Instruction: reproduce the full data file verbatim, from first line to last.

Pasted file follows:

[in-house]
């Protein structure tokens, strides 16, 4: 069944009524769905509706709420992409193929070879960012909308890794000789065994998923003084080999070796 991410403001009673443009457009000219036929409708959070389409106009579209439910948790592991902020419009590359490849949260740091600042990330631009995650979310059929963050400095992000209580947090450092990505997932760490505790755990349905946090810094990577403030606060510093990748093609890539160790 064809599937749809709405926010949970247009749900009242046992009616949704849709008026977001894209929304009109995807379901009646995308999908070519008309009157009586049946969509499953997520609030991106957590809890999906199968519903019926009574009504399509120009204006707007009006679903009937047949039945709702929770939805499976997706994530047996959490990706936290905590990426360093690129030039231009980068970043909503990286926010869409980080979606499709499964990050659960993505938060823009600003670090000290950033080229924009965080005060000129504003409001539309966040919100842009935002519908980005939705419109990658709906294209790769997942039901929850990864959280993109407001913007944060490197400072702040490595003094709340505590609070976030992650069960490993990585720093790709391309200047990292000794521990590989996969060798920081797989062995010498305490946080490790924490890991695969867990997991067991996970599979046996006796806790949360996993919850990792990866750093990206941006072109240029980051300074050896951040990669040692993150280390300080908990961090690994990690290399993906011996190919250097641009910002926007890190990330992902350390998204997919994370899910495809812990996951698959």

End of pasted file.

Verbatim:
[in-house]
């Protein structure tokens, strides 16, 4: 069944009524769905509706709420992409193929070879960012909308890794000789065994998923003084080999070796 991410403001009673443009457009000219036929409708959070389409106009579209439910948790592991902020419009590359490849949260740091600042990330631009995650979310059929963050400095992000209580947090450092990505997932760490505790755990349905946090810094990577403030606060510093990748093609890539160790 064809599937749809709405926010949970247009749900009242046992009616949704849709008026977001894209929304009109995807379901009646995308999908070519008309009157009586049946969509499953997520609030991106957590809890999906199968519903019926009574009504399509120009204006707007009006679903009937047949039945709702929770939805499976997706994530047996959490990706936290905590990426360093690129030039231009980068970043909503990286926010869409980080979606499709499964990050659960993505938060823009600003670090000290950033080229924009965080005060000129504003409001539309966040919100842009935002519908980005939705419109990658709906294209790769997942039901929850990864959280993109407001913007944060490197400072702040490595003094709340505590609070976030992650069960490993990585720093790709391309200047990292000794521990590989996969060798920081797989062995010498305490946080490790924490890991695969867990997991067991996970599979046996006796806790949360996993919850990792990866750093990206941006072109240029980051300074050896951040990669040692993150280390300080908990961090690994990690290399993906011996190919250097641009910002926007890190990330992902350390998204997919994370899910495809812990996951698959």